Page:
(Literary Essentials: Christian Fiction and Nonfiction)

Victimized by an abusive father who battered his mother, Michael Morris trusted his religious faith during his childhood to help him survive spiritually. For his first novel, he appropriated those experiences to create his protagonist, Erma Lee, and depict her awakening and transformation from a person who sees herself as an unworthy, abused wife to one who values her family, friends, and community. Erma Lee initiates her spiritual transformation by escaping from her unfaithful, violent husband, Bozell Jacobs, and her emotionally cold Mama. Abandoning her tedious factory job in Cross City, Louisiana, Erma Lee drives with her granddaughter Cher, of whom she has custody, to Wiregrass, Alabama, the hometown of their cousin Lucille, who once bragged at a family reunion that plentiful, well-paying jobs were available in that town.

When Erma Lee and Cher arrive in Wiregrass, they discover that their cousin distorted the truth but are nevertheless determined to stay. Erma Lee enrolls Cher in school and rents a furnished mobile home at the Westgate Trailer Park, owned by the nosy Miss Trellis. A high school dropout, Erma Lee secures a job in the Barton Elementary School cafeteria, stretching her small paychecks to buy groceries and pay expenses. Erma Lee worries about how she will be able to support Cher throughout the upcoming summer. The school’s principal, Patricia Murray, asks Erma Lee to tend to her sickly mother, Miss Claudia Tyler, during the Easter vacation.

When she sees Miss Claudia’s elaborate house, Erma Lee, feeling ashamed of her background, pessimistically assumes that the wealthy Miss Claudia, the widow of a local store owner, will reject her. Instead, she is surprised when Miss Claudia embraces her, urging Erma Lee to read her Bible and discuss religious issues. Meeting finely dressed churchwomen who visit the ailing Miss Claudia, self-conscious Erma Lee feels insecure and flawed, comparing herself to them and fretting that she will be fired. Evasive about her past, Erma Lee hides her secrets, lying that her daughter Suzette is hospitalized for a mental condition instead of admitting the truth, that she is incarcerated in prison for dealing drugs and abandoning Cher....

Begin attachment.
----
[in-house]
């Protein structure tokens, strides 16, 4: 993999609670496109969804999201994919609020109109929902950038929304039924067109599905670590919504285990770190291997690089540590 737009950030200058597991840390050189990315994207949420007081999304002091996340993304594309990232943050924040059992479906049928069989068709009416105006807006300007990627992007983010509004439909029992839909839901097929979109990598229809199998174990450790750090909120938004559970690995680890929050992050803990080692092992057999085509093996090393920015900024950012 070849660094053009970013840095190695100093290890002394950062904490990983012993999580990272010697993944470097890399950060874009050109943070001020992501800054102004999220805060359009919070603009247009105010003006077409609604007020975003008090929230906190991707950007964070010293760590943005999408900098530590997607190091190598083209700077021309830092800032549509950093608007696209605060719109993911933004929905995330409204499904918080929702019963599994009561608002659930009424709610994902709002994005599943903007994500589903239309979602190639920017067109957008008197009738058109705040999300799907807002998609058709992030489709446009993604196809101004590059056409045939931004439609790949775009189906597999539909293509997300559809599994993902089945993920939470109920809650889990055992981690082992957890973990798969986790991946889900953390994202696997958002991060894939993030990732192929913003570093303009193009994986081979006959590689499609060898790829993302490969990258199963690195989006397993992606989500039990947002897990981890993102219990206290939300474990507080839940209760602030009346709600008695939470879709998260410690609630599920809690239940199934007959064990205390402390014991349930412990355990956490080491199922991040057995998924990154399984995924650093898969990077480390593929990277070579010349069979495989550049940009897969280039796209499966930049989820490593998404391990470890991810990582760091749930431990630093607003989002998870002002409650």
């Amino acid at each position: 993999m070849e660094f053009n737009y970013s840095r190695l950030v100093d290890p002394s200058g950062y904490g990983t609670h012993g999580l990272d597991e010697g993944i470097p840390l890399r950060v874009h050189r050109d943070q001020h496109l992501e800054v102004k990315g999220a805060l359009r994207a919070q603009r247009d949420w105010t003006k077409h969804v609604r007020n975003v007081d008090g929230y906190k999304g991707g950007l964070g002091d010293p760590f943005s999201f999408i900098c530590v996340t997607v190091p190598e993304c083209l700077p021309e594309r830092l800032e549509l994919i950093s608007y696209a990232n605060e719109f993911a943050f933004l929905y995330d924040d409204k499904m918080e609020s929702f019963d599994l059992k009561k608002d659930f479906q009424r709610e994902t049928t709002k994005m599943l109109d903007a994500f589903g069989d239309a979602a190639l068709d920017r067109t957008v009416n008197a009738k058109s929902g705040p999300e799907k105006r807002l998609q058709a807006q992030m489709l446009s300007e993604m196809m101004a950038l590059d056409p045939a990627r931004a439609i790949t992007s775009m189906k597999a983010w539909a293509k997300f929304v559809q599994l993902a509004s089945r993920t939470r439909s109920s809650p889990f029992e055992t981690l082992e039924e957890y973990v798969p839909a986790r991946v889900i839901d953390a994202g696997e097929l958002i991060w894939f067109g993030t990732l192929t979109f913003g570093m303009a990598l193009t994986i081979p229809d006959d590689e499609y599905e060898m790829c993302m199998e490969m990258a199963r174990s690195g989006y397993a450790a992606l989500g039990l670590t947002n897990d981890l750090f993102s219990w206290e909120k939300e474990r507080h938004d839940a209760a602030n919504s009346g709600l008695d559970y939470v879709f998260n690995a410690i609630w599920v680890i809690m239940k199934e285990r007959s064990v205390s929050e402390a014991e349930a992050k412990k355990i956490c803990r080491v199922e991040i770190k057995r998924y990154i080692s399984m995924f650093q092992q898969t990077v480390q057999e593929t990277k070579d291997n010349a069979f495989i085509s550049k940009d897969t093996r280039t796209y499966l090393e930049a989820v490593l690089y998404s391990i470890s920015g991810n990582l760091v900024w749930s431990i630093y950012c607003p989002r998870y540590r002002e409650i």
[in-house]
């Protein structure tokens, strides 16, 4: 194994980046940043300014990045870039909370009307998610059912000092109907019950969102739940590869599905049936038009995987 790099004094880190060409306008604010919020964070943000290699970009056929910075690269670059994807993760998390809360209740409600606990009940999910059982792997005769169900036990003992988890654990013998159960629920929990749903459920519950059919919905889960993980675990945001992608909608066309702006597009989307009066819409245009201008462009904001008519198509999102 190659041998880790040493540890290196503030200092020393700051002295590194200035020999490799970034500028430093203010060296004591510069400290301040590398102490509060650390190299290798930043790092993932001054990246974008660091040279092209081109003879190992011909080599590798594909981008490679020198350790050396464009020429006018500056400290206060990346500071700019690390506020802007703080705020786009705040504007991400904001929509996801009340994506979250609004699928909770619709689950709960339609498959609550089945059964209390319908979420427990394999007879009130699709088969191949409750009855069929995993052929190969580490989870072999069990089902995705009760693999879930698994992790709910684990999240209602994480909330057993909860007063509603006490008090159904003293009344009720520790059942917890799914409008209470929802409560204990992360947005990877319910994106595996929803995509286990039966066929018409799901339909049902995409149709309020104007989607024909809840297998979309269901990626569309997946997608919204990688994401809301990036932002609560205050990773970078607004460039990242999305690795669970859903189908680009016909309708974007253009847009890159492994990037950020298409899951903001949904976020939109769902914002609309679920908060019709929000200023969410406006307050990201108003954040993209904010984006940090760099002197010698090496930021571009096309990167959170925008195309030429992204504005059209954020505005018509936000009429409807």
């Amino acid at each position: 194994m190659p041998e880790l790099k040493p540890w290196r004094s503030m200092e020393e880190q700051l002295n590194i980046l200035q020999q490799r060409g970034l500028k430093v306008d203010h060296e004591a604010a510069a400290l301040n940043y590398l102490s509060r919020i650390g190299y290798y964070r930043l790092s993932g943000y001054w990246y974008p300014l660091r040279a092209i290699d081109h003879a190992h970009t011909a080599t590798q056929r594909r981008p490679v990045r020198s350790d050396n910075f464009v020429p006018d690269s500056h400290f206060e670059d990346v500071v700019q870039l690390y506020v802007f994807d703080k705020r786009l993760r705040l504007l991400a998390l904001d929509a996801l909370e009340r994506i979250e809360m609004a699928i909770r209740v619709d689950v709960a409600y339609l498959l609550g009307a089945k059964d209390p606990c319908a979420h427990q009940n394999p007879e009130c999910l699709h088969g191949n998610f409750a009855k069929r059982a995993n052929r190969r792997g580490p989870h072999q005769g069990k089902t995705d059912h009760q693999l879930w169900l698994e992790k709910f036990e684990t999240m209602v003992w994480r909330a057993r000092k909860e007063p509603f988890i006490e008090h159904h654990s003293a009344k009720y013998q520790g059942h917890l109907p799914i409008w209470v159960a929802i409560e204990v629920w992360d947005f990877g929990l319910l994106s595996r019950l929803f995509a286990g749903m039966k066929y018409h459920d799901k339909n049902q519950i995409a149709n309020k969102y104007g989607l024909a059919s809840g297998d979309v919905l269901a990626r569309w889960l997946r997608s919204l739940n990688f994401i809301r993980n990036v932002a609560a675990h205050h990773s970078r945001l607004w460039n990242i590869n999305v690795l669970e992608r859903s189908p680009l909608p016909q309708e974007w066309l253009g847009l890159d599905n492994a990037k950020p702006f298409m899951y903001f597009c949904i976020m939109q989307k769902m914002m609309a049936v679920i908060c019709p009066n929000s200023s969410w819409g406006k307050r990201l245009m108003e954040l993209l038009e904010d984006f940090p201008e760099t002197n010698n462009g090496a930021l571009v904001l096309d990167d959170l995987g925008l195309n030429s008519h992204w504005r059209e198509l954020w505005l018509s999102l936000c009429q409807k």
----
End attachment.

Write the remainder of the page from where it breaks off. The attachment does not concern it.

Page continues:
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(Literary Essentials: Christian Fiction and Nonfiction)

Sources for Further Study

Dixon, Joyce. “A Q&A with Michael Morris.” In A Place Called Wiregrass. San Francisco, Calif.: HarperCollins, 2004. Transcription of interview, originally posted on the Southern Scribe Web site, that relates Morris’s experiences with religion and how he expresses faith through his fiction.

Hilliard, Juli Cragg. “Michael Morris: Writing at Last.” Publishers Weekly 250, no. 37 (September 15, 2003): S10. This profile discusses new Christian books written by four authors, noting how Morris’s religious views influenced his writing.

McGregory, Jerrilyn. Wiregrass Country. With material by Jerry DeVine, Delma E. Presley, and Henry Willett. Jackson: University Press of Mississippi, 1997. This volume in the Folklore in the South series explores cultural aspects of the Wiregrass region, including music, community activities, and storytelling; provides insights into the characters and situations in Morris’s book.

Summer, Bob. “Wiregrass Springs up Fast.” Publishers Weekly 249, no. 23 (June 10, 2002): 19. Discusses why Morris’s novel was marketed as Christian fiction despite his assertion that he did not write it specifically for a Christian audience.